Research studies largely support the role of a genetic vulnerability at the root of borderline personality disorder (BPD).
Research Studies Support Genetic Impact on BPD
Many clinicians have held the view that borderline personality disorder (BPD) is solely or mainly the product of environmental risks, ranging from aversive childhood experiences to organic trauma, but growing evidence supports a genetic vulnerability as well.
Several BPD core symptoms and features, including affective lability, suicidal behaviors, impulsivity and aggression, have been related to serotonergic dysfunction.
For instance, researchers (Gardner et al. 1990) found that among 17 BPD patients in a study, lower levels of CSF 5-HIAA were significantly associated with a history of genuine suicide attempts. 5-Hydroxyindoleacetic acid (5-HIAA) is the main metabolite of serotonin.
In a 2011 study, researchers (Gunderson et al. 2011) studied a total of 368 probands (132 with BPD, 134 without BPD, and 102 with major depressive disorder) and 885 siblings and parents of probands. One research hypothesis was that BPD is caused in part by familial factors.
*Proband is a person serving as the starting point for the genetic study of a family.
This hypothesis was strongly supported. Their findings showed that an individual with a first-degree relative showing BPD exhibited a statistically significant 3- to 4-fold increase in risk of BPD compared with an individual without a first-degree relative with BPD.
In a comprehensive review of 59 related studies, researchers (Amad et al. 2014) conclude that the role of a genetic vulnerability at the root of BPD is largely supported, and gene-environment interactions had a high likelihood in the genesis of BPD.
How Researchers Study the Genetic Impact
The 59 studies (Amad et al. 2014) largely fall into four types of research: familial aggregation studies, twin studies, association studies, and molecular studies.
Familial aggregation studies
These studies analyze the frequency of BPD in first-degree relatives of a subject with BPD compared with the general population or first-degree relatives of healthy subjects.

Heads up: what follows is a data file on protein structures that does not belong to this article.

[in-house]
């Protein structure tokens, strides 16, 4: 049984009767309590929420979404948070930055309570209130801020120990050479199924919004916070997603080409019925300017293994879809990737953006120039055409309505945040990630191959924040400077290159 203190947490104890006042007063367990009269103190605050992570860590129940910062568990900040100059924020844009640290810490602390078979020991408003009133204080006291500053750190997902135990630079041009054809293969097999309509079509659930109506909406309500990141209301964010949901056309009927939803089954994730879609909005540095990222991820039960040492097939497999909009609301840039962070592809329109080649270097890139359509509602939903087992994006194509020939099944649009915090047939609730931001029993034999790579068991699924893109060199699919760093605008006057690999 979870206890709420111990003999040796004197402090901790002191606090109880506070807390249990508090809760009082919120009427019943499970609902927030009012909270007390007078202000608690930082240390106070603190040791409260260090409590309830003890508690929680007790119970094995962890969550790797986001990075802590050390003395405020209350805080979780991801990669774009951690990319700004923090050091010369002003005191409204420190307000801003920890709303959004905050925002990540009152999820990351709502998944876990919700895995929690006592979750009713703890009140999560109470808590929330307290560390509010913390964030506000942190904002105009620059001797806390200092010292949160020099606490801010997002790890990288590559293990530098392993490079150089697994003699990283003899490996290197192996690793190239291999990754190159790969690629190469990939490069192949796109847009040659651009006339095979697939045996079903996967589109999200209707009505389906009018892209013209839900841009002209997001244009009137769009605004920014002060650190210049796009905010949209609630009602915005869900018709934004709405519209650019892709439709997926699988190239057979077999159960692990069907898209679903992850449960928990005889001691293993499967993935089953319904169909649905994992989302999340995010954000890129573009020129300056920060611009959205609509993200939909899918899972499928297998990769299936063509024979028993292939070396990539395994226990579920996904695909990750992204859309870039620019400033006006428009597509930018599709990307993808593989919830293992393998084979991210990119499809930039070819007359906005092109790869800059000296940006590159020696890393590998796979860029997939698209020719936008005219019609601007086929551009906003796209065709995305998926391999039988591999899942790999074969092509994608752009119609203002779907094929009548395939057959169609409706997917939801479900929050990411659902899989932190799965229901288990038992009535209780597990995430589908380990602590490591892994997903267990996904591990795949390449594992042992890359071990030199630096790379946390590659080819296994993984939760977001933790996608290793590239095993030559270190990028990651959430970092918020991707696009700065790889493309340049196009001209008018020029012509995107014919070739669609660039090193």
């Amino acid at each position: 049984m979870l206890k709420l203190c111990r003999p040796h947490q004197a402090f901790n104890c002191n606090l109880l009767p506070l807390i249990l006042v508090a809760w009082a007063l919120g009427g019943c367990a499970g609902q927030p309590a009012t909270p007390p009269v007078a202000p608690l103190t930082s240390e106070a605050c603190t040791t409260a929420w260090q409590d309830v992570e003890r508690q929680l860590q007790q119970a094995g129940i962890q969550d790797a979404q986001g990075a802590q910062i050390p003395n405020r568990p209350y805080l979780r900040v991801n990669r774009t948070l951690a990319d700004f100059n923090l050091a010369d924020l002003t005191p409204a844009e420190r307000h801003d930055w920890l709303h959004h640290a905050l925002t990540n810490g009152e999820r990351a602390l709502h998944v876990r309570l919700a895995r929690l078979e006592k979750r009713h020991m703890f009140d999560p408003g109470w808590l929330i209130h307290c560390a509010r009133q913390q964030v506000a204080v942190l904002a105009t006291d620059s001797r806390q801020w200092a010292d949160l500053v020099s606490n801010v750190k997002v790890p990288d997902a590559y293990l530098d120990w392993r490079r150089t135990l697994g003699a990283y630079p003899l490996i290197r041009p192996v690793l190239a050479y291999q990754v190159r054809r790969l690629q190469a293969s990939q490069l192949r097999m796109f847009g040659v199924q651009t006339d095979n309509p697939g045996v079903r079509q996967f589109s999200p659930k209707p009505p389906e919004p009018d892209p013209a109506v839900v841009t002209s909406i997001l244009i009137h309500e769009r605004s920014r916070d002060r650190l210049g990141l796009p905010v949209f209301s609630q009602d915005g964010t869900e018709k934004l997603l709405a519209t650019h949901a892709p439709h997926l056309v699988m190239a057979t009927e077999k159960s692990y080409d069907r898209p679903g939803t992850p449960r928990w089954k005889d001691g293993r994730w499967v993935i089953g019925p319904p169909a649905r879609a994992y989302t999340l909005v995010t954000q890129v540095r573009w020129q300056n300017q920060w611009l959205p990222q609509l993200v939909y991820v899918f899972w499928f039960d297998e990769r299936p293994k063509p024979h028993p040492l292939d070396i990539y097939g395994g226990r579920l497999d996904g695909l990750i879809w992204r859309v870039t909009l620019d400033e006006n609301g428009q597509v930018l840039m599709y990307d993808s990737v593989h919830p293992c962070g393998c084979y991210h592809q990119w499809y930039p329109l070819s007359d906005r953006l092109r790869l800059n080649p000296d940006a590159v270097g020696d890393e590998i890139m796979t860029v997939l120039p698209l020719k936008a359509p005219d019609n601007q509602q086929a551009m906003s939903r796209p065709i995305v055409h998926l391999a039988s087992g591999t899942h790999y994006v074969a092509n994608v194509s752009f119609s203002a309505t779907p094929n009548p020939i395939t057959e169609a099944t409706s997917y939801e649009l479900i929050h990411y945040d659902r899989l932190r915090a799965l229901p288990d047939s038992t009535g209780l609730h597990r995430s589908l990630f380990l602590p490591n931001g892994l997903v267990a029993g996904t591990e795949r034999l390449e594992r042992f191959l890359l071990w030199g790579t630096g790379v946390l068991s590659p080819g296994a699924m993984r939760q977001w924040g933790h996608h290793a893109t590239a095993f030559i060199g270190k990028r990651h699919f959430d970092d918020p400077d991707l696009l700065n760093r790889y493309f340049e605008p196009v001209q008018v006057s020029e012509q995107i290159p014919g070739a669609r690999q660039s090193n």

Twin studies and heritability
Twin studies have been used to estimate the heritability of BPD. Heritability, defined as the proportion of observed variation that can be attributed to inherited genetic factors rather than environmental factors, can be estimated from the difference in the correlation between monozygotic (MZ) and dizygotic (DZ) twins.
*Monozygotic (MC) twins are derived from a single ovum and so are identical. Dizygotic (DZ) twins are derived from two separate ova, and so not identical.
Association studies on BPD
Association studies identify genetic variants that influence the risk of BPD. In genetic case-control studies, the frequency of alleles (or genotypes) is compared between cases and controls.
Molecular studies on gene–environment interactions
The molecular genetic studies examine gene–environment interactions in BPD. Environmental factors are serious life events such as experience of war, physical maltreatment, childhood sexual abuse, and severe accidents.
Gardner, David L., et al. “CSF Metabolites in Borderline Personality Disorder Compared with Normal Controls.” Biological Psychiatry, vol. 28, 1990, pp. 247-254.
Amad, Ali, et al. “Genetics of borderline personality disorder: Systematic review and proposal of an integrative model.” Neuroscience & Biobehavioral Reviews, vol. 40, 2014, pp. 6-19.
Gunderson, John G., et al. "Family Study of Borderline Personality Disorder and Its Sectors of Psychopathology." Archives of General Psychiatry, vol. 68, no. 7, 2011 July, pp. 753-762.